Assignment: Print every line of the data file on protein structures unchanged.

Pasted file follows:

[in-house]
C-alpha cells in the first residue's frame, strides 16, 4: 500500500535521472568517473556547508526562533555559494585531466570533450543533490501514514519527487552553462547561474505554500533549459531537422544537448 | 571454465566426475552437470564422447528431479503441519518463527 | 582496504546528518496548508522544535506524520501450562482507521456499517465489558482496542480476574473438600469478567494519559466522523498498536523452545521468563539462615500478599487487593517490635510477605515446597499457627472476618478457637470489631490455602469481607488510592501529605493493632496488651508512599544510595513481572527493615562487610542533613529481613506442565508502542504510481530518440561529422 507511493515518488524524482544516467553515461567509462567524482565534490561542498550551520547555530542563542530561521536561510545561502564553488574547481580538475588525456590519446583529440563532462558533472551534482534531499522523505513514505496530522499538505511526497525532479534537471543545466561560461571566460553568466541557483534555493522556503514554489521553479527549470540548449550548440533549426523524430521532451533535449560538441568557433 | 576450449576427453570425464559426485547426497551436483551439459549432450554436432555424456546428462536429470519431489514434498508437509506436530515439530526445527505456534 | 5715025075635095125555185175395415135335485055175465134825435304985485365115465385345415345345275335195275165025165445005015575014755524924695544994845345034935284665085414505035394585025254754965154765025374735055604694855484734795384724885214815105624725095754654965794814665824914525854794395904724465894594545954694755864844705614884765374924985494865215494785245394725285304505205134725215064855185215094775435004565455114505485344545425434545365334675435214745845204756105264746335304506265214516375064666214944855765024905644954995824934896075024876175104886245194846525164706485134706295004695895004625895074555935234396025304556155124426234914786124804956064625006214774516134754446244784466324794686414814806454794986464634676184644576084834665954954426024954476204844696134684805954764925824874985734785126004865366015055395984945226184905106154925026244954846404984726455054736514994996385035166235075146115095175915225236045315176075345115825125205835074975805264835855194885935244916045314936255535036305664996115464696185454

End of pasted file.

[in-house]
C-alpha cells in the first residue's frame, strides 16, 4: 500500500535521472568517473556547508526562533555559494585531466570533450543533490501514514519527487552553462547561474505554500533549459531537422544537448 | 571454465566426475552437470564422447528431479503441519518463527 | 582496504546528518496548508522544535506524520501450562482507521456499517465489558482496542480476574473438600469478567494519559466522523498498536523452545521468563539462615500478599487487593517490635510477605515446597499457627472476618478457637470489631490455602469481607488510592501529605493493632496488651508512599544510595513481572527493615562487610542533613529481613506442565508502542504510481530518440561529422 507511493515518488524524482544516467553515461567509462567524482565534490561542498550551520547555530542563542530561521536561510545561502564553488574547481580538475588525456590519446583529440563532462558533472551534482534531499522523505513514505496530522499538505511526497525532479534537471543545466561560461571566460553568466541557483534555493522556503514554489521553479527549470540548449550548440533549426523524430521532451533535449560538441568557433 | 576450449576427453570425464559426485547426497551436483551439459549432450554436432555424456546428462536429470519431489514434498508437509506436530515439530526445527505456534 | 5715025075635095125555185175395415135335485055175465134825435304985485365115465385345415345345275335195275165025165445005015575014755524924695544994845345034935284665085414505035394585025254754965154765025374735055604694855484734795384724885214815105624725095754654965794814665824914525854794395904724465894594545954694755864844705614884765374924985494865215494785245394725285304505205134725215064855185215094775435004565455114505485344545425434545365334675435214745845204756105264746335304506265214516375064666214944855765024905644954995824934896075024876175104886245194846525164706485134706295004695895004625895074555935234396025304556155124426234914786124804956064625006214774516134754446244784466324794686414814806454794986464634676184644576084834665954954426024954476204844696134684805954764925824874985734785126004865366015055395984945226184905106154925026244954846404984726455054736514994996385035166235075146115095175915225236045315176075345115825125205835074975805264835855194885935244916045314936255535036305664996115464696185454